What is the hardest part about illustrating a children's book?

I must be like a child, I must see like a child and paint accordingly.

What is the best part about illustrating a children's book?

Enjoying my own childhood experiences all over again. My judge is not a gallery director or art critic; I cannot get a better salutation than one from a child finding joy in an image.

Have you got a favourite animal or one you most enjoy illustrating? 

I enjoy all of nature’s creatures, so I really can’t select a favourite... although frogs are pretty cute!

What’s your favourite childhood book?

Easy - Rupert

If you could give your younger self any advice, what would it be?

To stop forcing creativity, but allow stillness, for the answer will present itself.

What’s one piece of guidance you would give to anyone illustrating a picture book for the first time?

One must allow ideas to come. That doesn’t mean just sitting doing nothing but rather keep the practice going and the correct path will open up. 

Are there any people who you think have helped or inspired you to improve as an artist?

There are so many artists/illustrators to even begin to name. However an artist that I was fortunate enough to meet was Australian artist Lloyd Rees, who did influence me in my early years.

If you weren’t an artist, what would you do instead?

I can’t imagine not being an artist. Artists are people who bring to others an awareness that is greater than one normally sees, so I guess I would be an environmental scientist and educate people about the hidden wonders around us. So by doing this, I would be considered an artist. As Joseph Beuys said 'we are all artists'.

What’s been your favourite feedback about one of your books? Were you very proud to be nominated for awards for your debut book Can You Find Me? (we were!)?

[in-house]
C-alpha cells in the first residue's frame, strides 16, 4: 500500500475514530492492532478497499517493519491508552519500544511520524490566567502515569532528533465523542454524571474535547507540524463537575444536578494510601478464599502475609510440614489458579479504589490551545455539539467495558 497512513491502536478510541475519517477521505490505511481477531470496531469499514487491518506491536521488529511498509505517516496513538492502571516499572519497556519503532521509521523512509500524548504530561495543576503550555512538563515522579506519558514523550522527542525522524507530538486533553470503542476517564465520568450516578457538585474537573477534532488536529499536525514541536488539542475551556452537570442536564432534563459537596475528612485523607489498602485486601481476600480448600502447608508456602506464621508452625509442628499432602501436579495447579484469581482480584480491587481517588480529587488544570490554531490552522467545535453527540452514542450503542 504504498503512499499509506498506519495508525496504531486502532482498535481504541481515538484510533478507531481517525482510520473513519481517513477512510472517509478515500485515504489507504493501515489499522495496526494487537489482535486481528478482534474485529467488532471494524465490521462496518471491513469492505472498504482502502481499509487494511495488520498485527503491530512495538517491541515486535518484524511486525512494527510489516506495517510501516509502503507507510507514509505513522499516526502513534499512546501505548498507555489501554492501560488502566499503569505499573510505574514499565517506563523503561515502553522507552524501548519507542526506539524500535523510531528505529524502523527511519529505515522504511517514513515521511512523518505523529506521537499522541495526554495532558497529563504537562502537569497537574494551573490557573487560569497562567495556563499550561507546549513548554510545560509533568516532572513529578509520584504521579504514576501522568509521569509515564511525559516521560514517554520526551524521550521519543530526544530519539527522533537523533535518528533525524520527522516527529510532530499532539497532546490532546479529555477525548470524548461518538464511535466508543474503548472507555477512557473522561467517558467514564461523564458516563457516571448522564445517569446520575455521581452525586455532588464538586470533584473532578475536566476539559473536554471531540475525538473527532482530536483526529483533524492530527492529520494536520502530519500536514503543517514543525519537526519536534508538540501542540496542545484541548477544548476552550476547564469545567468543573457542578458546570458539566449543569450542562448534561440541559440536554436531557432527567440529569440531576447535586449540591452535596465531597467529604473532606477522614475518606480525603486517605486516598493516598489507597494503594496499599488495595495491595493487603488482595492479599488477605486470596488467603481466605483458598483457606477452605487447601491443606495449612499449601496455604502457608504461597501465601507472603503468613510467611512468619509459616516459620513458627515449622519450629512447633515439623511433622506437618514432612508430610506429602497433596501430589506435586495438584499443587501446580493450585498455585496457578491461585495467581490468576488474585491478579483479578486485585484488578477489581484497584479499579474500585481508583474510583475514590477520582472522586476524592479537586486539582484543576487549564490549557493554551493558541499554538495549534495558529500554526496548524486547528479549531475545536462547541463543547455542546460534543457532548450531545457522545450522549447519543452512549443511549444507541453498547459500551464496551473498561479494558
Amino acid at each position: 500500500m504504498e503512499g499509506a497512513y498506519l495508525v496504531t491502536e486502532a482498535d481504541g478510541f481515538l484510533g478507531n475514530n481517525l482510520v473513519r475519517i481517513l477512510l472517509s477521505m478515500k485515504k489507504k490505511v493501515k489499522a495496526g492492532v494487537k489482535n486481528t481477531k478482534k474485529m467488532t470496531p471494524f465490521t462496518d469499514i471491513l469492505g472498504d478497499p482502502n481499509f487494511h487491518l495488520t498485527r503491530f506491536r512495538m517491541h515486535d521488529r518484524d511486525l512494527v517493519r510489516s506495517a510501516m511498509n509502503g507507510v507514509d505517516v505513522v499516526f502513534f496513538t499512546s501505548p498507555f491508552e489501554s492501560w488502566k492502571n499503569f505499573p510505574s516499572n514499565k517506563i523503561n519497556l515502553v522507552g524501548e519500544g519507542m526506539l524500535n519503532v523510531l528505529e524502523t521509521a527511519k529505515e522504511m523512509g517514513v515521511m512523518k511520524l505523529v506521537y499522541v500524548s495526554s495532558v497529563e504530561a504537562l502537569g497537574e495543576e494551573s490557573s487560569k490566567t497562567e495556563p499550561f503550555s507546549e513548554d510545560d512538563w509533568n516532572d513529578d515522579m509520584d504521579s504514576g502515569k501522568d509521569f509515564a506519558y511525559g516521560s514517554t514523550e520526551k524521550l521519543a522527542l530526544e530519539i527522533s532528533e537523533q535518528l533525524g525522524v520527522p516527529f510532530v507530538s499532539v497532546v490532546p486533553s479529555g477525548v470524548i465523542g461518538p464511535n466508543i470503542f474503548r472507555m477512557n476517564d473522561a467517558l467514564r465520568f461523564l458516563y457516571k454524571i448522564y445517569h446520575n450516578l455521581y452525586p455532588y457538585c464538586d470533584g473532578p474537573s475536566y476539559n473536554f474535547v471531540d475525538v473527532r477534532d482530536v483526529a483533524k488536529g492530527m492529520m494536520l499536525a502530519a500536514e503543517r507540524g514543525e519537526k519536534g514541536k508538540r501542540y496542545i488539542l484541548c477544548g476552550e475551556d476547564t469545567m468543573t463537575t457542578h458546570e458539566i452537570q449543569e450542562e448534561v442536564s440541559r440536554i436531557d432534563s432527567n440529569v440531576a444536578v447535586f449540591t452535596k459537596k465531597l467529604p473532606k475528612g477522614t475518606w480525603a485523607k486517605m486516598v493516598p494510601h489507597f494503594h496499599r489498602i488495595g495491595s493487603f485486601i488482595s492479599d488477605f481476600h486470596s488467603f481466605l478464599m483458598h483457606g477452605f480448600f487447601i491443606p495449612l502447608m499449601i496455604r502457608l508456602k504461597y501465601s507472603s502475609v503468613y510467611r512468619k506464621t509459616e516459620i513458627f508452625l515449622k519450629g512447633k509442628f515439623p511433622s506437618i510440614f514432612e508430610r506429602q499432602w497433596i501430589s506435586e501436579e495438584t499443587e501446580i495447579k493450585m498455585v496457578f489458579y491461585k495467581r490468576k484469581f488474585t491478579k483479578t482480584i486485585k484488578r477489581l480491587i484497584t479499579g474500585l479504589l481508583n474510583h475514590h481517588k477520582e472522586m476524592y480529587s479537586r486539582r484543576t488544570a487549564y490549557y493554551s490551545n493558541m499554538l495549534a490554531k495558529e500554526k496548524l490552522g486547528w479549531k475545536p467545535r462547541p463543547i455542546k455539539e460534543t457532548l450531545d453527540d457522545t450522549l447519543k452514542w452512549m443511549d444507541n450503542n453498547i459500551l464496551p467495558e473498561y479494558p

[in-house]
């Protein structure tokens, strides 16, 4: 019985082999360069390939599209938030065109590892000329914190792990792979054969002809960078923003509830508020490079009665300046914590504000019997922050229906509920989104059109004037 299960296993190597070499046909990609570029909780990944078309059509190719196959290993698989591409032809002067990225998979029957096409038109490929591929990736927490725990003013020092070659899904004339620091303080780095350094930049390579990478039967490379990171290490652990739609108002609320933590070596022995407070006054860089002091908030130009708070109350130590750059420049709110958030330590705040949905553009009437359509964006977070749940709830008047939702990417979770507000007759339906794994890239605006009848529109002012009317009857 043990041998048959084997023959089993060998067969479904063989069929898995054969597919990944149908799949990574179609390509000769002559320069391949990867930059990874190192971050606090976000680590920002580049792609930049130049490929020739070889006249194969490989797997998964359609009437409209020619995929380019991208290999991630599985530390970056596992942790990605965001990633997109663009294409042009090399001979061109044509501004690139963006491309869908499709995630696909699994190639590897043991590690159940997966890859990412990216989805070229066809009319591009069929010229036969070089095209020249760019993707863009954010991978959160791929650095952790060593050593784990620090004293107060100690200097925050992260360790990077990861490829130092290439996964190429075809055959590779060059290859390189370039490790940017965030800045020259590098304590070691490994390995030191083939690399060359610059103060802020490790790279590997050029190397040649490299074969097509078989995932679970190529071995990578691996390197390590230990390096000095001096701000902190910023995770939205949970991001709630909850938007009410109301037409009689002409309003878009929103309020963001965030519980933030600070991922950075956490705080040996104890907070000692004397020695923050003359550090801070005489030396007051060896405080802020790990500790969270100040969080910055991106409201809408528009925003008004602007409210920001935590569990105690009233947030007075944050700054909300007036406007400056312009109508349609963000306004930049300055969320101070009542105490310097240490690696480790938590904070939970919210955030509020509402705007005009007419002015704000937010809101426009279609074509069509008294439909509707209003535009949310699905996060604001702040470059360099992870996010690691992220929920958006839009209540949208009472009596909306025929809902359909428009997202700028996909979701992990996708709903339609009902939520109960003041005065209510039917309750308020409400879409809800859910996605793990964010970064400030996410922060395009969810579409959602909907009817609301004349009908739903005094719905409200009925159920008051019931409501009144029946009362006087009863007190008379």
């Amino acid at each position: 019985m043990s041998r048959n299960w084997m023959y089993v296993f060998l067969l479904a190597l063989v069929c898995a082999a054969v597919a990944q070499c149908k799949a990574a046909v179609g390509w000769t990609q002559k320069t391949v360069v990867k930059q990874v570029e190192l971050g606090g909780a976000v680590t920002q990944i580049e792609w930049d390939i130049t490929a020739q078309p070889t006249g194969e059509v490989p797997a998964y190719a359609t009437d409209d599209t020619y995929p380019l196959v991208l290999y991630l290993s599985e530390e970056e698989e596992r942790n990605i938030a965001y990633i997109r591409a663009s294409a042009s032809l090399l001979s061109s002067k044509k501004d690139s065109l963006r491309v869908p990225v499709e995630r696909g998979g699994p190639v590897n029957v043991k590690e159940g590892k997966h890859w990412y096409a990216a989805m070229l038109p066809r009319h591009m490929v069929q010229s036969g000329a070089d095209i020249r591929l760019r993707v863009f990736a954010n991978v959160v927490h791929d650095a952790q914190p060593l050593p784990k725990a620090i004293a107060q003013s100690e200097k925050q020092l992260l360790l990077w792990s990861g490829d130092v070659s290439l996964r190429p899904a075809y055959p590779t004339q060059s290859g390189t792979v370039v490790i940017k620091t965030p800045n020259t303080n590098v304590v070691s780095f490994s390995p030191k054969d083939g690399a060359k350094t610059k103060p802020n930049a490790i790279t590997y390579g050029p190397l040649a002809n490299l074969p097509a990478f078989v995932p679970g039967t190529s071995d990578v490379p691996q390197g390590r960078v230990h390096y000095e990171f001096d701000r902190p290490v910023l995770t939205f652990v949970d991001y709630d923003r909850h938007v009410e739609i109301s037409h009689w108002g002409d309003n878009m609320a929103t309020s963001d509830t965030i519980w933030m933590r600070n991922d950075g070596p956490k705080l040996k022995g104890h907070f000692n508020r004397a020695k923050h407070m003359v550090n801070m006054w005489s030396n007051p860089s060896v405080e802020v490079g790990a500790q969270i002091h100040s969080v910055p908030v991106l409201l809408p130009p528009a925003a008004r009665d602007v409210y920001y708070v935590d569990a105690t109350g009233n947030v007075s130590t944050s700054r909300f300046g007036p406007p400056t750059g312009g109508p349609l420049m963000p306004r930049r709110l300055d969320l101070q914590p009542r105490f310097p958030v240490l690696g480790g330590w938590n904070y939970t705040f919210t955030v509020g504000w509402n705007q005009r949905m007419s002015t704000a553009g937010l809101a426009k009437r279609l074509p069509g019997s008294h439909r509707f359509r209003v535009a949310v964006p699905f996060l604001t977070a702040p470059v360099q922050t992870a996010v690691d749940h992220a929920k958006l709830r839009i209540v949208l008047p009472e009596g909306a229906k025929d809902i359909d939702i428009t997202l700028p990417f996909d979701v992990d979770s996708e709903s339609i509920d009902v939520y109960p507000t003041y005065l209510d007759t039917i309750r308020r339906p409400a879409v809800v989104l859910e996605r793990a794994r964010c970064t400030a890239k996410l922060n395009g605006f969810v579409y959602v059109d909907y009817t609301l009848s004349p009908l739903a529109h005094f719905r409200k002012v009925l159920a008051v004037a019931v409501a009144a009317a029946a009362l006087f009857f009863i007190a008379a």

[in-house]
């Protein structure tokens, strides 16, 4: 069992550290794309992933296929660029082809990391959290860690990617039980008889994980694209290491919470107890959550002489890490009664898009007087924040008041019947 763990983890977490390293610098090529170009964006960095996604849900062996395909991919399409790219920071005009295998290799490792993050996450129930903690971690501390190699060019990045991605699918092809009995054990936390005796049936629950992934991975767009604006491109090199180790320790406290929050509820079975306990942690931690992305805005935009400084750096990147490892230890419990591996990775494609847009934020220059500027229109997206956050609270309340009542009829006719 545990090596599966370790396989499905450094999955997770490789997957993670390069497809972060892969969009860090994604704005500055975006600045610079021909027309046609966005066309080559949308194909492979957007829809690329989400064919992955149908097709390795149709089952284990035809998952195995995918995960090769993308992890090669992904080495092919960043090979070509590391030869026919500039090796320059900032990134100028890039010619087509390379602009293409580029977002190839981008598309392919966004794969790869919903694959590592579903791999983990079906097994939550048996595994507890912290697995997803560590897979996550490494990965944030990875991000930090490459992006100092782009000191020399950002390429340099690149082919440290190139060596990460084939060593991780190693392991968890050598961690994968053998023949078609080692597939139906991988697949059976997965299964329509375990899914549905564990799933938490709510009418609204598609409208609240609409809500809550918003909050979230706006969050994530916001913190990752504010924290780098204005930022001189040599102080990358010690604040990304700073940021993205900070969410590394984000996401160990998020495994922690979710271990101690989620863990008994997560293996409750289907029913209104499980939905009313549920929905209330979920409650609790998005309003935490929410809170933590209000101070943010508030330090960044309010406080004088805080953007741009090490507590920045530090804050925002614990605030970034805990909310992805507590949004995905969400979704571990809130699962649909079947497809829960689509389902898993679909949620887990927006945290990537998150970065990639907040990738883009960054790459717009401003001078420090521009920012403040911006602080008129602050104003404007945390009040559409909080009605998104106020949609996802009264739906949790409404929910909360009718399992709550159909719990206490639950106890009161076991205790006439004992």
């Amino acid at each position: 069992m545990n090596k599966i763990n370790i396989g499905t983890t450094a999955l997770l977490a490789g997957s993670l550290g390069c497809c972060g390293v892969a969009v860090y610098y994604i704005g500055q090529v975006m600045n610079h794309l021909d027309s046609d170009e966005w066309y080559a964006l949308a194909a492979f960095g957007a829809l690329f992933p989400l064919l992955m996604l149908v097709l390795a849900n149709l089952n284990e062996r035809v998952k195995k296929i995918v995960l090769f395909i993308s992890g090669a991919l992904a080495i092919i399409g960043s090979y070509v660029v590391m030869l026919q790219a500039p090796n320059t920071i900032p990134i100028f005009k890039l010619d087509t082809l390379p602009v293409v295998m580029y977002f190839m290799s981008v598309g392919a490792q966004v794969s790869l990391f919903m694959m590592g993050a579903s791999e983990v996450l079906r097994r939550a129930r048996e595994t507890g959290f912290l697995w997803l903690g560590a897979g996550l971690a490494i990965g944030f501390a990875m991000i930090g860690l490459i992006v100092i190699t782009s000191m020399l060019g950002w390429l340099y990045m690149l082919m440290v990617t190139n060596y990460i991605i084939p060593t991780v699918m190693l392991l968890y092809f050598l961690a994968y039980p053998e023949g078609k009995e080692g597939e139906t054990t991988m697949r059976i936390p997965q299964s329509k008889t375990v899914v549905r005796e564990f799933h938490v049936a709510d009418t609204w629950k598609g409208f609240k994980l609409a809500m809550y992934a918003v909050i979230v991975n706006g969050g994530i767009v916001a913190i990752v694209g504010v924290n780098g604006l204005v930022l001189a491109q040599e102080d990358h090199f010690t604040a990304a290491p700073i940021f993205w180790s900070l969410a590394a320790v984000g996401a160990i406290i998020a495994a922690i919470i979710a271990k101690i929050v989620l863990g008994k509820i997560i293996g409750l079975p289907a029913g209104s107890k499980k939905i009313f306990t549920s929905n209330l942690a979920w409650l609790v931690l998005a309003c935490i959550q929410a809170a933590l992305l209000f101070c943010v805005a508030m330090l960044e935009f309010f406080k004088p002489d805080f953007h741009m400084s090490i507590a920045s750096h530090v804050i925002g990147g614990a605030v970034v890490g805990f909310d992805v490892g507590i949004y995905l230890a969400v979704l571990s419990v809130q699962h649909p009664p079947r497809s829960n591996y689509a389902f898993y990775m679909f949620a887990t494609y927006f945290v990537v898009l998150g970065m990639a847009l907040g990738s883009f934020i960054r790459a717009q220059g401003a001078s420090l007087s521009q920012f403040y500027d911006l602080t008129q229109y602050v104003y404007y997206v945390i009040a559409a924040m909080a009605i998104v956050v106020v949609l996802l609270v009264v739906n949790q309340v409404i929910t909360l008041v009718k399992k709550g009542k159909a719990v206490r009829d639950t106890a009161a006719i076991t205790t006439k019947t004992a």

I feel very lucky and honoured to have worked on Can You find Me? with such a notable author as Gordon Winch. We collaborated on every part of the book, so a lot of credit goes to him. To receive feedback from the industry was pleasing, being recognised by Children’s Book Council of Australia and of course to get support from the Wilderness Society of Australia, being shortlisted for the 2018 Environment Award for Children’s Literature  was wonderful,  but my favourite feedback is always from the readers - the children.

Tell us a fact about yourself that nobody knows.

I still love to run.

Finally, have you had any funny or unusual moments as an illustrator?

When I was working on my latest book, a little blue wren flew on to the window sill of my studio and seemed to be wanting to be featured as a subject… as it turned out… he was.

Can you Find 12 Busy Bees?

Following on from the award-winning Can You Find Me?, Can You Find 12 Busy Bees brings children closer to nature and the environment. In this elegant picture book children will enjoy learning to count with the gorgeous flora and fauna on every page.

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Comments (1)

Brian Shirvington - July 19th, 2020 11:28am
Hi mate, I remember Nan giving you your first paints. I was with you and she bought me a Honer harmonica. I still have it along with 14 other mouth organs, 8 guitars and 11 Banjos. She read us both well. Cheers and congrats. Brian